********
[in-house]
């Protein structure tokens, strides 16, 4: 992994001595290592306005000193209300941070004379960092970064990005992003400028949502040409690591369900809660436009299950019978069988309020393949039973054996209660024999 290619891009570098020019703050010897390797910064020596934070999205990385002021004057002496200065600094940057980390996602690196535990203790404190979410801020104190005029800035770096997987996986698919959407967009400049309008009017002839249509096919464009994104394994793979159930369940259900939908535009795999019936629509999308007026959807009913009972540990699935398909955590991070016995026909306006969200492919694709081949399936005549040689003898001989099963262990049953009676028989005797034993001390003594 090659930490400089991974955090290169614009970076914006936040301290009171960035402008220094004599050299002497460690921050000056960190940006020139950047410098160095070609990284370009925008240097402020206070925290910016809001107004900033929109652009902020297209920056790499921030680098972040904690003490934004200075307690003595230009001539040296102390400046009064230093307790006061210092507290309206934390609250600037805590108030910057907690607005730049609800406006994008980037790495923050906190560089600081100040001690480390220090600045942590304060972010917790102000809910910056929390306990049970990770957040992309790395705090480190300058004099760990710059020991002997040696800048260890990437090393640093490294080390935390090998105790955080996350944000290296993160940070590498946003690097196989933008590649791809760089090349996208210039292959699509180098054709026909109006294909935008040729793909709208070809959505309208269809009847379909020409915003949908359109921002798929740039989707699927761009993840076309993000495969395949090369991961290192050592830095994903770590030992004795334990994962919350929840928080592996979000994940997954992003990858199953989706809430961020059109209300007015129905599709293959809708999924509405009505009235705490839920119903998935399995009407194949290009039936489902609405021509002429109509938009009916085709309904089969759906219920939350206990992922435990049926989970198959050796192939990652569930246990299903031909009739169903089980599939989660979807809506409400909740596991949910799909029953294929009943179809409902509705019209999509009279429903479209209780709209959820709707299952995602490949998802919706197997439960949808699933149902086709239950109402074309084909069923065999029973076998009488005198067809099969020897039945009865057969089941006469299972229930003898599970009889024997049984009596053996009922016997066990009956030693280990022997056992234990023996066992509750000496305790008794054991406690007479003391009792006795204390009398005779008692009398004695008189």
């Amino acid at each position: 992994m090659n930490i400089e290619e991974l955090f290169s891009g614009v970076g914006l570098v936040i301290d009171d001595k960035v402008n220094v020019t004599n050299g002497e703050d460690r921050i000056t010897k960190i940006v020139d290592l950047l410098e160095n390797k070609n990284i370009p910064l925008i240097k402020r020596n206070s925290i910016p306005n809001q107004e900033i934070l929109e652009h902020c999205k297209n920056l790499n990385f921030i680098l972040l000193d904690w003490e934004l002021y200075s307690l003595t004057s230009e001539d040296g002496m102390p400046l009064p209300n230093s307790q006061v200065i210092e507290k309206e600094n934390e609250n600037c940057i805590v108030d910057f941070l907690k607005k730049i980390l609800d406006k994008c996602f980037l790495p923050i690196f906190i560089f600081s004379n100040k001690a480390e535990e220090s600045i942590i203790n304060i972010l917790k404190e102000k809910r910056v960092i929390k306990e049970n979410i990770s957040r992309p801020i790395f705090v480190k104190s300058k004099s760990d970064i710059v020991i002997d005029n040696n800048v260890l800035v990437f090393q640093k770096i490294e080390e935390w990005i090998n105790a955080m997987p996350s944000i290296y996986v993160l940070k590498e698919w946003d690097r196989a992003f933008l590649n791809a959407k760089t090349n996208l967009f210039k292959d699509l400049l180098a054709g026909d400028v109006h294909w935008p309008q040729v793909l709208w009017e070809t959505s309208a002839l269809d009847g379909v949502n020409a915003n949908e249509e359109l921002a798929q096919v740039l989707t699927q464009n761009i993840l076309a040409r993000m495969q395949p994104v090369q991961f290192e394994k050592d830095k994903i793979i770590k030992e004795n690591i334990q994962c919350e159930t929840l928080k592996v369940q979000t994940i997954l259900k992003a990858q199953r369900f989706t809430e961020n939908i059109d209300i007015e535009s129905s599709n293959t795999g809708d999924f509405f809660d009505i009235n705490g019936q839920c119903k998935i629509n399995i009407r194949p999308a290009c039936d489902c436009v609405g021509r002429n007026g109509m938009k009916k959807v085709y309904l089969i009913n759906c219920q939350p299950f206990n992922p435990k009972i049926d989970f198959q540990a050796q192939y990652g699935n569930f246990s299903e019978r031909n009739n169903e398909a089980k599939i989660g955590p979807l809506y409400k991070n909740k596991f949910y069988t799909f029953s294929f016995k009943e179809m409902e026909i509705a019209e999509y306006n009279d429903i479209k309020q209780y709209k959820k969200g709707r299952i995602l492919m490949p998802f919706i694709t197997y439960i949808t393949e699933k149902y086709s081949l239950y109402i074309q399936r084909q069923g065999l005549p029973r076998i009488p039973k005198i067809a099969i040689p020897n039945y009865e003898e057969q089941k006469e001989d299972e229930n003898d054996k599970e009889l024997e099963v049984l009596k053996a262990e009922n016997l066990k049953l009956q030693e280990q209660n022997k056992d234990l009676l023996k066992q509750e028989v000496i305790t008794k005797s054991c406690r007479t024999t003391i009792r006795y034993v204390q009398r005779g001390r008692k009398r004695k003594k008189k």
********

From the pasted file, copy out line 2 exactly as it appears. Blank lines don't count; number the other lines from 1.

């Protein structure tokens, strides 16, 4: 992994001595290592306005000193209300941070004379960092970064990005992003400028949502040409690591369900809660436009299950019978069988309020393949039973054996209660024999 290619891009570098020019703050010897390797910064020596934070999205990385002021004057002496200065600094940057980390996602690196535990203790404190979410801020104190005029800035770096997987996986698919959407967009400049309008009017002839249509096919464009994104394994793979159930369940259900939908535009795999019936629509999308007026959807009913009972540990699935398909955590991070016995026909306006969200492919694709081949399936005549040689003898001989099963262990049953009676028989005797034993001390003594 090659930490400089991974955090290169614009970076914006936040301290009171960035402008220094004599050299002497460690921050000056960190940006020139950047410098160095070609990284370009925008240097402020206070925290910016809001107004900033929109652009902020297209920056790499921030680098972040904690003490934004200075307690003595230009001539040296102390400046009064230093307790006061210092507290309206934390609250600037805590108030910057907690607005730049609800406006994008980037790495923050906190560089600081100040001690480390220090600045942590304060972010917790102000809910910056929390306990049970990770957040992309790395705090480190300058004099760990710059020991002997040696800048260890990437090393640093490294080390935390090998105790955080996350944000290296993160940070590498946003690097196989933008590649791809760089090349996208210039292959699509180098054709026909109006294909935008040729793909709208070809959505309208269809009847379909020409915003949908359109921002798929740039989707699927761009993840076309993000495969395949090369991961290192050592830095994903770590030992004795334990994962919350929840928080592996979000994940997954992003990858199953989706809430961020059109209300007015129905599709293959809708999924509405009505009235705490839920119903998935399995009407194949290009039936489902609405021509002429109509938009009916085709309904089969759906219920939350206990992922435990049926989970198959050796192939990652569930246990299903031909009739169903089980599939989660979807809506409400909740596991949910799909029953294929009943179809409902509705019209999509009279429903479209209780709209959820709707299952995602490949998802919706197997439960949808699933149902086709239950109402074309084909069923065999029973076998009488005198067809099969020897039945009865057969089941006469299972229930003898599970009889024997049984009596053996009922016997066990009956030693280990022997056992234990023996066992509750000496305790008794054991406690007479003391009792006795204390009398005779008692009398004695008189």